MT: Medical Marijuana Restrictions Affecting Providers And Patients


Helena – Helena Buds, a medical marijuana provider on Canyon Ferry Road, is no longer open for business.

The website for Lionheart Caregiving, a provider in Bozeman with a location on Birdseye Road, says it’s shutting down for a few days, then reopening, but not selling cannabis products.

It’s all because of a court decision that allowed new restrictions on providers to go into effect. The rules leave thousands of medical marijuana patients in Montana in a legal gray area.

“The hardest part about coming into compliance is telling people no,” said provider Danielle Muggli.

The changes limit each provider to serving just three patients. Muggli had nine at her maximum. She says it’s unfair to force providers to let their ill patients go.

“I mean, how do you decide?” she asked. “Are you going with the epileptic, are you going with the MS, are you going with terminal cancer? Or are you going for the person who is able to afford to keep you open?”

In July, data from the Montana Department of Public Health and Human Services shows there were about 13,000 medical marijuana cardholders in the state. More than 10,000 were expected to be left without a provider. Those patients have the option to find another provider or become their own.

Over the last four months, DPHHS has been contacting cardholders and providers to let them know about their options. But spokesperson Jon Ebelt says they never heard back from about 8,600 cardholders. Those people will get a temporary marijuana card and 30 days to find a new provider or become their own. If they don’t choose either option, they will be removed from the registry.

”So now going forward, we’ll continue to manage the program as we always have, under these new regulations, and we’ll be posting new numbers at the beginning of every month,” said Ebelt.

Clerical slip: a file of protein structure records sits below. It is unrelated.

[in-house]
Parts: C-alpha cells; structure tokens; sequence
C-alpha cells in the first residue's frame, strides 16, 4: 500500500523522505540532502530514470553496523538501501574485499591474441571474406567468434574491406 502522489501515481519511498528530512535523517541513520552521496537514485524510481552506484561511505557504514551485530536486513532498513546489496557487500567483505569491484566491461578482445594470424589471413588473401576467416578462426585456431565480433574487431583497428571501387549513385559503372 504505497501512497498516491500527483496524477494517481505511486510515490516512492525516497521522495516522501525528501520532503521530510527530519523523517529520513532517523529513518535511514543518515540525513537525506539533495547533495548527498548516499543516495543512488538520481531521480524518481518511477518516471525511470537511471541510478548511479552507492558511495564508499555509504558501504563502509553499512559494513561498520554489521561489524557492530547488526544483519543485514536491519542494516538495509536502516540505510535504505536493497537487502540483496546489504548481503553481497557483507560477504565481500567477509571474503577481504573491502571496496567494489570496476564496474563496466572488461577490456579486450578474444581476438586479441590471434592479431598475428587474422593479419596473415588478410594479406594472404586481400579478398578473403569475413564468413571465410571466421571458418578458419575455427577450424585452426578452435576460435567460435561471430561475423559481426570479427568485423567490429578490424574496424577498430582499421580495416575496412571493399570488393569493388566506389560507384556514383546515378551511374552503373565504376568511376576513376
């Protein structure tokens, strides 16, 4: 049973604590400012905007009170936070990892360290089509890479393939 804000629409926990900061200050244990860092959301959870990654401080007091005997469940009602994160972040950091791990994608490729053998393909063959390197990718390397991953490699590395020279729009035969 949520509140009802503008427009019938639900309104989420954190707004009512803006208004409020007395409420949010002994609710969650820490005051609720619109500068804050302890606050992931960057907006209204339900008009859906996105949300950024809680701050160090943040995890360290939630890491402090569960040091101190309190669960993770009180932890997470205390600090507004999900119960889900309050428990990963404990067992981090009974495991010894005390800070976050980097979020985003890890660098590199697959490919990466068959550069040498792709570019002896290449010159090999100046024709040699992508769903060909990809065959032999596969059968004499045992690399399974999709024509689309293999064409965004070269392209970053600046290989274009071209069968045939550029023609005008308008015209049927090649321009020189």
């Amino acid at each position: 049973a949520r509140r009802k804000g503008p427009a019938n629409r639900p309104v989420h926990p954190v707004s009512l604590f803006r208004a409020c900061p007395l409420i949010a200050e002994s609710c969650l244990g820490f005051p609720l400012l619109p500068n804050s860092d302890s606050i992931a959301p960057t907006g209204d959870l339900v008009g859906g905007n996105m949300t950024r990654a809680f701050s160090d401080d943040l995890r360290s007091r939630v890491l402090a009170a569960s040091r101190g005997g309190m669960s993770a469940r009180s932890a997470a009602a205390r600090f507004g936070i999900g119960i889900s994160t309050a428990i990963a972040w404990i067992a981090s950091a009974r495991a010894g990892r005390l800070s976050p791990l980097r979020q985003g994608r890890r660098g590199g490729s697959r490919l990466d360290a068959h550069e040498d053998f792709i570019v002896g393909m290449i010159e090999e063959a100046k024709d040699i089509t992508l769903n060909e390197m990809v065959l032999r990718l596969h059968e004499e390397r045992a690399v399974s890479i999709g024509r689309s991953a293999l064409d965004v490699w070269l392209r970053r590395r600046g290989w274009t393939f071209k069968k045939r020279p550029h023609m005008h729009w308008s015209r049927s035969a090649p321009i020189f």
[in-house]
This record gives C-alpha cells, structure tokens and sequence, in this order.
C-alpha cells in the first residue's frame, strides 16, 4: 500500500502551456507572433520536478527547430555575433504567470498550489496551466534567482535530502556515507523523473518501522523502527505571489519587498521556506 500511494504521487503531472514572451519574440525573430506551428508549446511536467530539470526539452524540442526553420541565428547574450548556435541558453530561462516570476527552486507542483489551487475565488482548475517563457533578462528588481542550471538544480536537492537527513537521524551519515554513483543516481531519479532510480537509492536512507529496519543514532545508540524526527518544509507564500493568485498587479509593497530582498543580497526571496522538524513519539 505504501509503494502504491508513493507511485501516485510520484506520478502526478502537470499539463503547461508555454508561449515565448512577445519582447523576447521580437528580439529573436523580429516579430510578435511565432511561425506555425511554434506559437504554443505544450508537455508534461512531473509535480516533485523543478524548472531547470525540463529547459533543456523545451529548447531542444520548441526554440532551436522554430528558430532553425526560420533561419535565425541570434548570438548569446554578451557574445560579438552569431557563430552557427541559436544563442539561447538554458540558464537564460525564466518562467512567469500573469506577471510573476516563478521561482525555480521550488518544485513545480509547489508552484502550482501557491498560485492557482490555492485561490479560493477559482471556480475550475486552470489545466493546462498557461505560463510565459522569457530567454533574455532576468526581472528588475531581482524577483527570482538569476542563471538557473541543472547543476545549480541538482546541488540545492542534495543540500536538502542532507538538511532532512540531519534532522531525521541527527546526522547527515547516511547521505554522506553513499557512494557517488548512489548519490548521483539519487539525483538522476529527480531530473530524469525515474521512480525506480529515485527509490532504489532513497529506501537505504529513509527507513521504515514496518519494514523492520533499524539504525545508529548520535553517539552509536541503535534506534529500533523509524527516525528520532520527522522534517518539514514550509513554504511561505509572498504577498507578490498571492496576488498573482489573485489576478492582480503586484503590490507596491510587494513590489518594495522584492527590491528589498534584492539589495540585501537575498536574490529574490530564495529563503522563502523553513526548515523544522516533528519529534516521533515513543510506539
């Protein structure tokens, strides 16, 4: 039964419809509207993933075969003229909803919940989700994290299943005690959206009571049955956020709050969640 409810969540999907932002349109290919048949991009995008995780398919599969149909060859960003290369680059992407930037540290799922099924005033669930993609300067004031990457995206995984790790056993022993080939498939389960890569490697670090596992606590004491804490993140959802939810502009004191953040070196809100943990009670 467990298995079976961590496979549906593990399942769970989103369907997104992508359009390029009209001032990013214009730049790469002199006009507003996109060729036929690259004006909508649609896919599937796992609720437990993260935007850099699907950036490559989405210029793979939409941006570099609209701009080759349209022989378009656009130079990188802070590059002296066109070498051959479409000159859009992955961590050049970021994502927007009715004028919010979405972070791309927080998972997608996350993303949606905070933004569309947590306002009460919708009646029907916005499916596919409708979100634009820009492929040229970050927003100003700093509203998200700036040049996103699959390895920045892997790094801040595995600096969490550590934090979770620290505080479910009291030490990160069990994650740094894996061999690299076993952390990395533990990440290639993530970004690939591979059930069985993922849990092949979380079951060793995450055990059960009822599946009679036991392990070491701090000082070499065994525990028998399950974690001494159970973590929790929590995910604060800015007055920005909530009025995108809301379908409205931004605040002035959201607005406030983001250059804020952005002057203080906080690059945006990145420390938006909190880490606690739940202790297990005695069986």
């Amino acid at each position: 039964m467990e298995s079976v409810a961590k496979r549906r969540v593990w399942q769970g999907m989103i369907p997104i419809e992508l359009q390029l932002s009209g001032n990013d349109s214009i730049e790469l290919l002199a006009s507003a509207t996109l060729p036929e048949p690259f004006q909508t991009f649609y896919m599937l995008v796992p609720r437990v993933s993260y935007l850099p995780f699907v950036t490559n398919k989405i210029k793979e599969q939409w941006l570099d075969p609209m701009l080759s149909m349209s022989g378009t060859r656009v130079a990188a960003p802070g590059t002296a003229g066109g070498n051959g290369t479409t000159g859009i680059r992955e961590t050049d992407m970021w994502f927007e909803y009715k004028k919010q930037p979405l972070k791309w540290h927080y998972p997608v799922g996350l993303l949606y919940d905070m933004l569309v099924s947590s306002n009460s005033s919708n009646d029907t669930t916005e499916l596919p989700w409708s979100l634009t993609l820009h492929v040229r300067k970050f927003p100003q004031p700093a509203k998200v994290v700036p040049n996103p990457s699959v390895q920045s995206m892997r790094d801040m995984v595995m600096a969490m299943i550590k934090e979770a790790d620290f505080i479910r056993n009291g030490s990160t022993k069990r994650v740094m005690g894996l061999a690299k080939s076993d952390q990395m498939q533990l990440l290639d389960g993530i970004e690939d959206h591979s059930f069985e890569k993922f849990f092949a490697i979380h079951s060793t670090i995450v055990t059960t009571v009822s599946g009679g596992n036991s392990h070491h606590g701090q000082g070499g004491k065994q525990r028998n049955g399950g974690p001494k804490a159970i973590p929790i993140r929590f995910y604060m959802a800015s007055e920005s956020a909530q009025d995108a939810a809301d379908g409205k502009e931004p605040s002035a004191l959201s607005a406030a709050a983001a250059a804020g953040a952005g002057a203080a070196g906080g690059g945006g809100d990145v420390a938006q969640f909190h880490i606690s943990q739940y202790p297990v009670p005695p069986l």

Tayln Lang, a medical marijuana patient from Hamilton, is one of those who will be growing his own marijuana. But he says many people won’t have that option because they don’t have the money or the space for it.

“The majority of everybody is basically losing access to the therapeutic use of medical marijuana that they’ve had access for since 2004,” Lang said. “So a lot of people are very frightened.”

Lang says he’s concerned the new rules could send patients to the black market.

“These are people who are sick, and don’t want to become criminals,” he said.

Lang and Muggli are among the medical marijuana advocates asking voters to support Initiative 182 in November. The measure would repeal the three-patient limit.

“Montanans, they want a responsible, accountable, and workable medical marijuana law for those with the debilitating diseases,” said Muggli.

Even if I-182 passes in November, the three-patient limit would stay in effect until next June because of a drafting error. Supporters say if the measure passes, they’ll try to fix the problem and repeal the rule earlier.

News Moderator: Katelyn Baker
Full Article: Medical Marijuana Restrictions Affecting Providers And Patients
Author: Jonathan Ambarian
Contact: 406-422-1216
Photo Credit: MTN News
Website: KXLH